Nick Hornby’s most famous surrogate remains Rob Gordon, John Cusack’s musical obsessive in High Fidelity, the patron saint of record store assholes and stalled-adolescent gatekeepers of taste.
Hornby has since carved out a strong second career as a screenwriter, but the adaptations of his books continue: easygoing rom-com Juliet, Naked gives us another pop culture snob, played in a less sardonic key, but relegates him to the sideline of the central serendipitous romance.
Chris O’Dowd plays Duncan, a media lecturer in a small seaside town outside London who is devoted to the work and mythos of Tucker Crowe, a Jeff Buckley-esque singer-songwriter who’s been off the grid for decades. While Duncan blogs and Skypes with fellow Tucker apostles, his long-term, long-suffering girlfriend Annie (Rose Byrne) hovers in the background, quietly unsatisfied. The repressed, uncertain Annie is in charge of the town’s history museum, where she employs her flirty, straying sister (People Just Do Nothing’s Lily Brazier), the local relics a metaphor for sunk-cost and romantic obsolescence.
Duncan’s world is upended by the arrival of a CD titled “Juliet, Naked”, the original demo recordings of Crowe’s seminal love-and-heartbreak masterpiece, “Juliet”. When Annie leaves a scathing review on Duncan’s blog, Tucker himself (Ethan Hawke) emails her his appreciation of her honesty, and confesses to a life that diverges wildly from the blogosphere’s glamorous theories: he’s currently living in the garage of his ex-wife, he doesn’t make music, and all he really cares about is his little boy, Jackson. He’s also made something of a mess of his legacy, producing a scattered coterie of half-brothers and sisters. One of them, Lizzie (Ayoola Smart), is pregnant, a reminder to Duncan of what he’s missed out on, and a hope for something more substantial in the future.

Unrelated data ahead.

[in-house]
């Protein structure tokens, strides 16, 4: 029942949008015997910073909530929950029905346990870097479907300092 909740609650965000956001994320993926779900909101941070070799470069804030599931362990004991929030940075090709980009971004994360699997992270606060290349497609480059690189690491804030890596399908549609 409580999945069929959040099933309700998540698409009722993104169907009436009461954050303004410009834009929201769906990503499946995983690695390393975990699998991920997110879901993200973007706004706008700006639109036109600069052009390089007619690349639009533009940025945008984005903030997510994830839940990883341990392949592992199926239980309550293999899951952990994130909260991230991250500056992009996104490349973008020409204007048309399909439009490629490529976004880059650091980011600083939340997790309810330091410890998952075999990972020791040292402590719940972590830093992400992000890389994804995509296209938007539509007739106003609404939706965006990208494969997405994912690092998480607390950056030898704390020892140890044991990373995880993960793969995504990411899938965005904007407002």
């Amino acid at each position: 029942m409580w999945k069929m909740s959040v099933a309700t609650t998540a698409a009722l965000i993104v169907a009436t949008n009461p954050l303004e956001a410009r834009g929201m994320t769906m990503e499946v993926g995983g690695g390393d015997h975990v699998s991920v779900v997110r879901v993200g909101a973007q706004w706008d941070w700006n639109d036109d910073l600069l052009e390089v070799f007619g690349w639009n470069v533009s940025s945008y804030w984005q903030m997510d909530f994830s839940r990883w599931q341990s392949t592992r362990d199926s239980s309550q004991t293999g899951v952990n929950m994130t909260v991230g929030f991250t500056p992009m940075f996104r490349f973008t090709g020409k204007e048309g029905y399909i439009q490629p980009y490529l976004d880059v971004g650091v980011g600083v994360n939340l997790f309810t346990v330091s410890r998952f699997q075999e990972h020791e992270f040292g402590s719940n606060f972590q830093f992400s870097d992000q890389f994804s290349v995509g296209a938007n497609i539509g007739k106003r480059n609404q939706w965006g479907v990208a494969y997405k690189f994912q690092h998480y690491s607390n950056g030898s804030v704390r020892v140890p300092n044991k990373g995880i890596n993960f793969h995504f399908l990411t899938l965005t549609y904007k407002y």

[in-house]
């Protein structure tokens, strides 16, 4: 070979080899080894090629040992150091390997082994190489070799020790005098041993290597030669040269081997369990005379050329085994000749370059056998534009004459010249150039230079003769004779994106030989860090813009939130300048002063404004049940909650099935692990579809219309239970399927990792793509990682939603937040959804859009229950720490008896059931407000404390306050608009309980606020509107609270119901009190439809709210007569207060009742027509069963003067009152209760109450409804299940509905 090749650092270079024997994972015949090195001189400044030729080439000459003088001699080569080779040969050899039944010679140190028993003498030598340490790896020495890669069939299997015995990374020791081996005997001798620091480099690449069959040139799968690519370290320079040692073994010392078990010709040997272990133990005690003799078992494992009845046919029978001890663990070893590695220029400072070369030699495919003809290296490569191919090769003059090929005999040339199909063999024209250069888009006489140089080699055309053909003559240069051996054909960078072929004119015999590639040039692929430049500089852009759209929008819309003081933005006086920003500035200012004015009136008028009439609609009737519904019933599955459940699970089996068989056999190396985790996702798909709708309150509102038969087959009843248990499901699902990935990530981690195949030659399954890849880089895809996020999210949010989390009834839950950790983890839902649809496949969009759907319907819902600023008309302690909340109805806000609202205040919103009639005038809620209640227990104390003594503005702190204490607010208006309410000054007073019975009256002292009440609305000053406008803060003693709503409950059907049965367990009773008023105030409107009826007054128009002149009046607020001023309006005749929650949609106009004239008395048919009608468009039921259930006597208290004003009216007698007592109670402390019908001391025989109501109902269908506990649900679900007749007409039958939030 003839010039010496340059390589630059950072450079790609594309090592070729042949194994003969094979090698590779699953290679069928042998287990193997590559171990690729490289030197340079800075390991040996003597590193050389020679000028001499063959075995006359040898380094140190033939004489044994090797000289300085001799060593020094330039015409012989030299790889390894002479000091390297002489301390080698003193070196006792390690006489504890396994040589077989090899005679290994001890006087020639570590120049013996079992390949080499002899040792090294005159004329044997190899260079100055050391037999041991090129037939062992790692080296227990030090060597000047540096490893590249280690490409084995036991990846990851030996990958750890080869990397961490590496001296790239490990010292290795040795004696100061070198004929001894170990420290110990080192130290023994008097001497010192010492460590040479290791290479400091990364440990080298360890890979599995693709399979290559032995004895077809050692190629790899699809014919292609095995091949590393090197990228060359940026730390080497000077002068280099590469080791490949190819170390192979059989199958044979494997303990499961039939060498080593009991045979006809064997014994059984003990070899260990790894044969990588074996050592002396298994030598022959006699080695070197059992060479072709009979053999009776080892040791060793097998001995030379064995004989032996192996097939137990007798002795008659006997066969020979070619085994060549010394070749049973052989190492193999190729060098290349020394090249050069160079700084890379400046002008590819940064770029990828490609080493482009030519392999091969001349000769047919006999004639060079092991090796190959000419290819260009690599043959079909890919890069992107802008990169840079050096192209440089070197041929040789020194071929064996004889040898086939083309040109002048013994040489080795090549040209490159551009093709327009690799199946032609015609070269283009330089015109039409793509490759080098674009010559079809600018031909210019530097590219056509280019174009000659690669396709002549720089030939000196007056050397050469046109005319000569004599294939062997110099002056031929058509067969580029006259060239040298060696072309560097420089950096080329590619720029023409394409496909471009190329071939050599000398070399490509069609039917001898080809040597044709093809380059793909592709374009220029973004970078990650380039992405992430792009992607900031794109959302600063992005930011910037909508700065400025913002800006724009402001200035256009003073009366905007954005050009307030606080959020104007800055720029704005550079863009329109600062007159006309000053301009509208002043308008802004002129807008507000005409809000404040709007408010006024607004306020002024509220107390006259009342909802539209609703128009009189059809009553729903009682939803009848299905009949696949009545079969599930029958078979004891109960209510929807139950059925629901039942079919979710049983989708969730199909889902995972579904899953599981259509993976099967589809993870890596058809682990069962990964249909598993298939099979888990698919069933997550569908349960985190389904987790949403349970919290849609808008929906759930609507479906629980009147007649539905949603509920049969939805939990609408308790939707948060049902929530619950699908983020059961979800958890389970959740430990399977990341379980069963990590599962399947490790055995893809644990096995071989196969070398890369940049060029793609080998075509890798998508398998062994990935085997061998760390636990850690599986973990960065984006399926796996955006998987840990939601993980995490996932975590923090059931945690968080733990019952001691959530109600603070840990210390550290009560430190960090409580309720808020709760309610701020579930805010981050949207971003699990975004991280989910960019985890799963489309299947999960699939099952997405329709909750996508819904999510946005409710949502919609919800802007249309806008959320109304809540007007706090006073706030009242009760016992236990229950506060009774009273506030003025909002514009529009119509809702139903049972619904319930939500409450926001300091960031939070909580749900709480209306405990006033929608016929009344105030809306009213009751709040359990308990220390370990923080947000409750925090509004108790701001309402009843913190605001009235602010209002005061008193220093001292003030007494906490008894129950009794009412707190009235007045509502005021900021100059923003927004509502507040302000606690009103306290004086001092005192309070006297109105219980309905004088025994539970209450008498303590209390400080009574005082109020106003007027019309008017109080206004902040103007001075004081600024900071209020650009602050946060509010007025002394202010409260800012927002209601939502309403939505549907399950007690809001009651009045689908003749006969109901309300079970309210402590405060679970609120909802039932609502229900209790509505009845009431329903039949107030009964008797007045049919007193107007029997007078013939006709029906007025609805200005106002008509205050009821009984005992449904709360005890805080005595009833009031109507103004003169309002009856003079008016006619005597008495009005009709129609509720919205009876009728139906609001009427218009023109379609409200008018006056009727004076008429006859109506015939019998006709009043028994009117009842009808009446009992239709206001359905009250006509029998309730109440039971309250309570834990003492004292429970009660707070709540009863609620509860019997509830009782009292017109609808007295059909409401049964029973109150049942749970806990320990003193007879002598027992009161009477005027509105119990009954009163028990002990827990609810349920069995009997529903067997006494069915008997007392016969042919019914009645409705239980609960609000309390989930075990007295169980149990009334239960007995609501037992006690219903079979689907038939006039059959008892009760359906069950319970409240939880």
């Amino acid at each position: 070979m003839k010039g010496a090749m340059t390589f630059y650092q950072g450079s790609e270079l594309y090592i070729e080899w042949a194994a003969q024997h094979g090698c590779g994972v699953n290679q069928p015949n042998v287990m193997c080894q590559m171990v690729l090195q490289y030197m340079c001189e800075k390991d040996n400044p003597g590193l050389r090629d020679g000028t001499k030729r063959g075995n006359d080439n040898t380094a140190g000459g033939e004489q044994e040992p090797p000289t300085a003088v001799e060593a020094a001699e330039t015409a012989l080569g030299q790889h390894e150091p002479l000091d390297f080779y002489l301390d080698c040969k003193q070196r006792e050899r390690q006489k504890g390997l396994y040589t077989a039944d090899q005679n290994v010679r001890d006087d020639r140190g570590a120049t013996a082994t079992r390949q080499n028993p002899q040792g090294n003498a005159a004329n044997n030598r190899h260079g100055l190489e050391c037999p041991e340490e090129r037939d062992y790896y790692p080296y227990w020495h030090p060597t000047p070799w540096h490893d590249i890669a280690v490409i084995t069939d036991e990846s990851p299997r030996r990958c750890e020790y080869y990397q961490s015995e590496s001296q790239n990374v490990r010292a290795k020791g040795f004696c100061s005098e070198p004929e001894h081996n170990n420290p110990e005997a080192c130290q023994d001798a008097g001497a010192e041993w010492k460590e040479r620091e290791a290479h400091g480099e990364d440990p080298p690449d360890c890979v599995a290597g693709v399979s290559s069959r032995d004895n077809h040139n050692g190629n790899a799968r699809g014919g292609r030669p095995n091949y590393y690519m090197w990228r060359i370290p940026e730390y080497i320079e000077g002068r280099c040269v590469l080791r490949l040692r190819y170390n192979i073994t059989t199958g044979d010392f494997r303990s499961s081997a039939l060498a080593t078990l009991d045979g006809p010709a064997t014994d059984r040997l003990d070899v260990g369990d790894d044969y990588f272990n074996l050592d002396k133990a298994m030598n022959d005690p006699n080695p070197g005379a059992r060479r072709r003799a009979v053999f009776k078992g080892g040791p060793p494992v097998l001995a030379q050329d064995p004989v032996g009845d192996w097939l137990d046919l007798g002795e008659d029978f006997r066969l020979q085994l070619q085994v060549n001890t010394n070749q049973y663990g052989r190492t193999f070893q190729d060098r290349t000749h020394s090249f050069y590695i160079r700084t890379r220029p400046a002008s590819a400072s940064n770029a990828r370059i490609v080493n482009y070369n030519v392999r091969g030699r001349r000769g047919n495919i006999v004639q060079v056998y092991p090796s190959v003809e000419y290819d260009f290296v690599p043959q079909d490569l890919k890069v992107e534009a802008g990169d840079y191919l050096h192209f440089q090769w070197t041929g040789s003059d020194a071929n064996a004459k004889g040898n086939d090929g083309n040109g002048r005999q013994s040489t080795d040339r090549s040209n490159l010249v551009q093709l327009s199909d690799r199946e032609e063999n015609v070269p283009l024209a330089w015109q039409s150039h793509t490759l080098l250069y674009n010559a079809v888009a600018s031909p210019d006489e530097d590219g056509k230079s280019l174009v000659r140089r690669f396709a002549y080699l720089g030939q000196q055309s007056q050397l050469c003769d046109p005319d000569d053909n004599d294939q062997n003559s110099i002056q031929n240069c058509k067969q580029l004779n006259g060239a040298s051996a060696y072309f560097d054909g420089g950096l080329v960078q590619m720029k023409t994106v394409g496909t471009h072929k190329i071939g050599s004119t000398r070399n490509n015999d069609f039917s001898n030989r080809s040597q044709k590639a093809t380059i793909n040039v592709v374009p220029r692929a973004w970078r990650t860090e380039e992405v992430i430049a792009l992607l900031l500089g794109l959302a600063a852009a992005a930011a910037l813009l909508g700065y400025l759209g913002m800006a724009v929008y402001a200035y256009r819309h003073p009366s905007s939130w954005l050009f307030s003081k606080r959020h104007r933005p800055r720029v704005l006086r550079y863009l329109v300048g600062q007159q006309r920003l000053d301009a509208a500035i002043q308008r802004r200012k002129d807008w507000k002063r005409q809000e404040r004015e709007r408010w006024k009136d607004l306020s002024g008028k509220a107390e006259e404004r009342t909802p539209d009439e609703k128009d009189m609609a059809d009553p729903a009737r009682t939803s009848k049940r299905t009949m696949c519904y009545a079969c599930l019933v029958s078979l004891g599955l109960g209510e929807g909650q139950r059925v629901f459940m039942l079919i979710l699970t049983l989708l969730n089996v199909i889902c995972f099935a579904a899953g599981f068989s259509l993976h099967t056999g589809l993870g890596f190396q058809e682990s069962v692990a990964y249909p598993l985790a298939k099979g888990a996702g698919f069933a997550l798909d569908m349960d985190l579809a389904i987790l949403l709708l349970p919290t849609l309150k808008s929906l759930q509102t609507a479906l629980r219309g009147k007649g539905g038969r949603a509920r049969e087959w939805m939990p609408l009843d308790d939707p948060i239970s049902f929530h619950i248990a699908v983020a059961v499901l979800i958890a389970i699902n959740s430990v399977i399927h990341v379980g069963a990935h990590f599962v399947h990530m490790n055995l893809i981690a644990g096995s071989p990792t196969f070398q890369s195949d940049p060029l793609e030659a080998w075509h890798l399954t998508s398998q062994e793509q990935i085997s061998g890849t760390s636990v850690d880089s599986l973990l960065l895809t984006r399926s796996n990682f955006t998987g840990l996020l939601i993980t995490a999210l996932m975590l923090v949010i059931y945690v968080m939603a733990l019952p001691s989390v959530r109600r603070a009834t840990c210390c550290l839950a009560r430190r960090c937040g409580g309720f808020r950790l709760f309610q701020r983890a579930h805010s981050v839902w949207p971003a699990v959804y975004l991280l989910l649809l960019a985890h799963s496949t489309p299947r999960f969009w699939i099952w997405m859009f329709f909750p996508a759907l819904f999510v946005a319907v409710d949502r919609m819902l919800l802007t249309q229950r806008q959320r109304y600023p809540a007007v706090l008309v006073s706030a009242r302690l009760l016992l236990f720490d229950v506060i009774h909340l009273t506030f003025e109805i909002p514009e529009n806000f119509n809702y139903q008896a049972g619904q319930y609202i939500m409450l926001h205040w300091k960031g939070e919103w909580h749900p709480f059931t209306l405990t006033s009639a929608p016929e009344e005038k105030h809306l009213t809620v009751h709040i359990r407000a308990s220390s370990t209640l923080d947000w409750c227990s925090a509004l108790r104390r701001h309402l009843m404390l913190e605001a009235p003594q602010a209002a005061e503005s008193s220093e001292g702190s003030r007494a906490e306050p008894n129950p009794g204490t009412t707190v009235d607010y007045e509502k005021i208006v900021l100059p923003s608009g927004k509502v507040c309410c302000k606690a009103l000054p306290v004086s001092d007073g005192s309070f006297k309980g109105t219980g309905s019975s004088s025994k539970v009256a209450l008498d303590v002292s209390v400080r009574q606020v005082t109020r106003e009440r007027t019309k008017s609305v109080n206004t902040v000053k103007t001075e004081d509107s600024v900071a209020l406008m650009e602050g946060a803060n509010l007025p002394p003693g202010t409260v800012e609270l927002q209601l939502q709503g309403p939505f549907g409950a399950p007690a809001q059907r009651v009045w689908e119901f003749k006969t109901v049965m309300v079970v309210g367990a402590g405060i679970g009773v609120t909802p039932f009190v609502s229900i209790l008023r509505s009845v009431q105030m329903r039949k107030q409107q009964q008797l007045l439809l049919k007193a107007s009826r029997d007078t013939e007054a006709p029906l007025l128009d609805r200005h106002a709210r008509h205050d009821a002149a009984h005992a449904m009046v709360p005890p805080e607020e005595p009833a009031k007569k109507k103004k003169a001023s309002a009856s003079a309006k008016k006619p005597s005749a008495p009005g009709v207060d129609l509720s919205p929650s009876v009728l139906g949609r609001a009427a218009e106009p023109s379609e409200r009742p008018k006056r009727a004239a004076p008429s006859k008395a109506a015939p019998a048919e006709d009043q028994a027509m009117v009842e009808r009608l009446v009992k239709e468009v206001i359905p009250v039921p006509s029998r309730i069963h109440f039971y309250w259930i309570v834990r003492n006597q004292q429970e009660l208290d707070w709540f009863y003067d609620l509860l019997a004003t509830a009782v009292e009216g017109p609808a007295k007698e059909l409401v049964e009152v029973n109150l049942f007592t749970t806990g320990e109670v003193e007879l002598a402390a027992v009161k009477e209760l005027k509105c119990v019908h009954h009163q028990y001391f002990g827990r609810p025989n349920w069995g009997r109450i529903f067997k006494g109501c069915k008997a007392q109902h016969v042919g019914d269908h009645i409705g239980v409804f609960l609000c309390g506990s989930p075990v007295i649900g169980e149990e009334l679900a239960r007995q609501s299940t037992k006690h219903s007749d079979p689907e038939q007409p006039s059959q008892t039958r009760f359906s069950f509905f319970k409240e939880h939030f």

A heart attack and a chaotic family reunion sees Tucker camping up with Annie, fresh from dumping Duncan and reeling from the swathes of time she’s lost. Hawke walks a smooth line as the laid-back, scraggly fuck-up, exuding likeability and low-key charm even in his most uncomfortable moments. He is one of cinema’s great walkers and talkers. Set against Duncan’s flustering astonishment, Tucker’s shrugging indifference to his own work is fun balloon-bursting.
Juliet, Naked is a middle of the road romance, with a sympathetic, affectionate appreciation for middle-aged anxieties around time, regret, children and the loss of self in relationships. Cinematically, the film never really moves beyond the aesthetics of pretty-good television: director and former Lemonheads bassist Jesse Peretz has made some small films but most of his experience is in TV work like HBO’s Girls. Much of the film isn’t quite engaging enough or witty enough: the screenplay, from Jim Taylor, Tamara Jenkins and Jesse’s sister Evgenia, only really gets interesting when Tucker and Annie start clicking.
Hawke’s arrival jolts up the energy considerably, and there are flashes of that obscured soul that inspired Duncan’s attachment in the first place, like an impromptu keyboard rendition of The Kinks’ “Waterloo Sunset”. It’s the kind of soul the film needed much, much more of. Conor Smyth